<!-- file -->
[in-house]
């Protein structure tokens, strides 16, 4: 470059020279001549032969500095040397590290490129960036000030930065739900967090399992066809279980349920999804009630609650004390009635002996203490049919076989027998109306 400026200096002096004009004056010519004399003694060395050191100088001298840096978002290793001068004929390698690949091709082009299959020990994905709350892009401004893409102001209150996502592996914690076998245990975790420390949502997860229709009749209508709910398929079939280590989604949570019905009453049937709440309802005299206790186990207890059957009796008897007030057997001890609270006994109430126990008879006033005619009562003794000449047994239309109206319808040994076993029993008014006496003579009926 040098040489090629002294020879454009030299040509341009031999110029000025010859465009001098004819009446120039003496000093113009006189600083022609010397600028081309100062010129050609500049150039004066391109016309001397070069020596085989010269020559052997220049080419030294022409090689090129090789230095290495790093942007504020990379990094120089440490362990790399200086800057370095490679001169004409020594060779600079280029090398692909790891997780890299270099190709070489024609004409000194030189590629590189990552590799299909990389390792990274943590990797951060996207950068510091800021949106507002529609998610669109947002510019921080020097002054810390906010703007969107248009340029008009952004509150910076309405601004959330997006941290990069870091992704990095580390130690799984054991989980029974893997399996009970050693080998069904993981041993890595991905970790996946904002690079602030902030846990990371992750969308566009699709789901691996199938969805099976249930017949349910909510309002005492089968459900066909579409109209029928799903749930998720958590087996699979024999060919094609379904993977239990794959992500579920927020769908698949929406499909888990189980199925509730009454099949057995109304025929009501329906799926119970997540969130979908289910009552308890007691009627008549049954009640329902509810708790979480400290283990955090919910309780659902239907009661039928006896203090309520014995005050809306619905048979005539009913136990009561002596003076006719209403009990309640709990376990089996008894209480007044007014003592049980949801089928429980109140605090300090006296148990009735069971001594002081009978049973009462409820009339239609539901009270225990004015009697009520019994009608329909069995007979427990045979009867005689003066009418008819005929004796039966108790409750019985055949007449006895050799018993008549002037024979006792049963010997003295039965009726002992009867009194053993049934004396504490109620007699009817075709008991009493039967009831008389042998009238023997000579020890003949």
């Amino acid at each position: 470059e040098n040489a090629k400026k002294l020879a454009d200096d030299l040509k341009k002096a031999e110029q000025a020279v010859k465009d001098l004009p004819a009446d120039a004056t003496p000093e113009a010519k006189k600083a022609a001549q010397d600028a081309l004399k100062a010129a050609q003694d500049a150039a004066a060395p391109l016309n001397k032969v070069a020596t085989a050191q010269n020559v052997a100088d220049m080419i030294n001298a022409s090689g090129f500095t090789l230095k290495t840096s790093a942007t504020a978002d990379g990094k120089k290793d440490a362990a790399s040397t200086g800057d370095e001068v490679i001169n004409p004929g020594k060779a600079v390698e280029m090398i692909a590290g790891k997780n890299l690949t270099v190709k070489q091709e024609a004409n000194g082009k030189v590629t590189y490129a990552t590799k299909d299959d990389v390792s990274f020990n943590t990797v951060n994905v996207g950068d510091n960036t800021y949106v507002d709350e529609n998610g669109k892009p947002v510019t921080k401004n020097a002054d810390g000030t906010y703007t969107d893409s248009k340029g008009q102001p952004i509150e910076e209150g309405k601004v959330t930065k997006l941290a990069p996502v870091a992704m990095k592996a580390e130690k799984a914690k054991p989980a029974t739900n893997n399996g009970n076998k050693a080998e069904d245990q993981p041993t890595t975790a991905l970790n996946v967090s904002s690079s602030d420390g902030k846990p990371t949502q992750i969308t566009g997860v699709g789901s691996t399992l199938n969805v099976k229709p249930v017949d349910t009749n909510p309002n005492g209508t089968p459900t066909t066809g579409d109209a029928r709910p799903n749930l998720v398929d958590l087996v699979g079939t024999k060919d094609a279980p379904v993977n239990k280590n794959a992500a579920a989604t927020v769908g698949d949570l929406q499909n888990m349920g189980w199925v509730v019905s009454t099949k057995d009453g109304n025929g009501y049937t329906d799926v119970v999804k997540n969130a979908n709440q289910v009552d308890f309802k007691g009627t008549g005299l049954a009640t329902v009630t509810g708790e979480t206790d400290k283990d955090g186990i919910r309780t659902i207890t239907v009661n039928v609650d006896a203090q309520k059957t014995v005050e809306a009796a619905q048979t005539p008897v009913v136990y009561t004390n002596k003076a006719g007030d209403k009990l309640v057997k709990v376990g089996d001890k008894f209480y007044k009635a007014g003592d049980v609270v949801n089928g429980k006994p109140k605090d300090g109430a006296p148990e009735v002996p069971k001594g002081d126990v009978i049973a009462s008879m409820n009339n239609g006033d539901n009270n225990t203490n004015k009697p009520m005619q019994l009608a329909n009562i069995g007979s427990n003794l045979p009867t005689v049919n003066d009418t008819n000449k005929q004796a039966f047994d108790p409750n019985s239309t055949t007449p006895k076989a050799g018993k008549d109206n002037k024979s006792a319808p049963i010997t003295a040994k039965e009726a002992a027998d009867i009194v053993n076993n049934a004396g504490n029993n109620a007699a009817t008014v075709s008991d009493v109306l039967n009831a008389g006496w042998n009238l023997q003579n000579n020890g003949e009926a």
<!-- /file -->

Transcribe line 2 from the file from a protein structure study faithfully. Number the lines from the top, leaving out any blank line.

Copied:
């Protein structure tokens, strides 16, 4: 470059020279001549032969500095040397590290490129960036000030930065739900967090399992066809279980349920999804009630609650004390009635002996203490049919076989027998109306 400026200096002096004009004056010519004399003694060395050191100088001298840096978002290793001068004929390698690949091709082009299959020990994905709350892009401004893409102001209150996502592996914690076998245990975790420390949502997860229709009749209508709910398929079939280590989604949570019905009453049937709440309802005299206790186990207890059957009796008897007030057997001890609270006994109430126990008879006033005619009562003794000449047994239309109206319808040994076993029993008014006496003579009926 040098040489090629002294020879454009030299040509341009031999110029000025010859465009001098004819009446120039003496000093113009006189600083022609010397600028081309100062010129050609500049150039004066391109016309001397070069020596085989010269020559052997220049080419030294022409090689090129090789230095290495790093942007504020990379990094120089440490362990790399200086800057370095490679001169004409020594060779600079280029090398692909790891997780890299270099190709070489024609004409000194030189590629590189990552590799299909990389390792990274943590990797951060996207950068510091800021949106507002529609998610669109947002510019921080020097002054810390906010703007969107248009340029008009952004509150910076309405601004959330997006941290990069870091992704990095580390130690799984054991989980029974893997399996009970050693080998069904993981041993890595991905970790996946904002690079602030902030846990990371992750969308566009699709789901691996199938969805099976249930017949349910909510309002005492089968459900066909579409109209029928799903749930998720958590087996699979024999060919094609379904993977239990794959992500579920927020769908698949929406499909888990189980199925509730009454099949057995109304025929009501329906799926119970997540969130979908289910009552308890007691009627008549049954009640329902509810708790979480400290283990955090919910309780659902239907009661039928006896203090309520014995005050809306619905048979005539009913136990009561002596003076006719209403009990309640709990376990089996008894209480007044007014003592049980949801089928429980109140605090300090006296148990009735069971001594002081009978049973009462409820009339239609539901009270225990004015009697009520019994009608329909069995007979427990045979009867005689003066009418008819005929004796039966108790409750019985055949007449006895050799018993008549002037024979006792049963010997003295039965009726002992009867009194053993049934004396504490109620007699009817075709008991009493039967009831008389042998009238023997000579020890003949």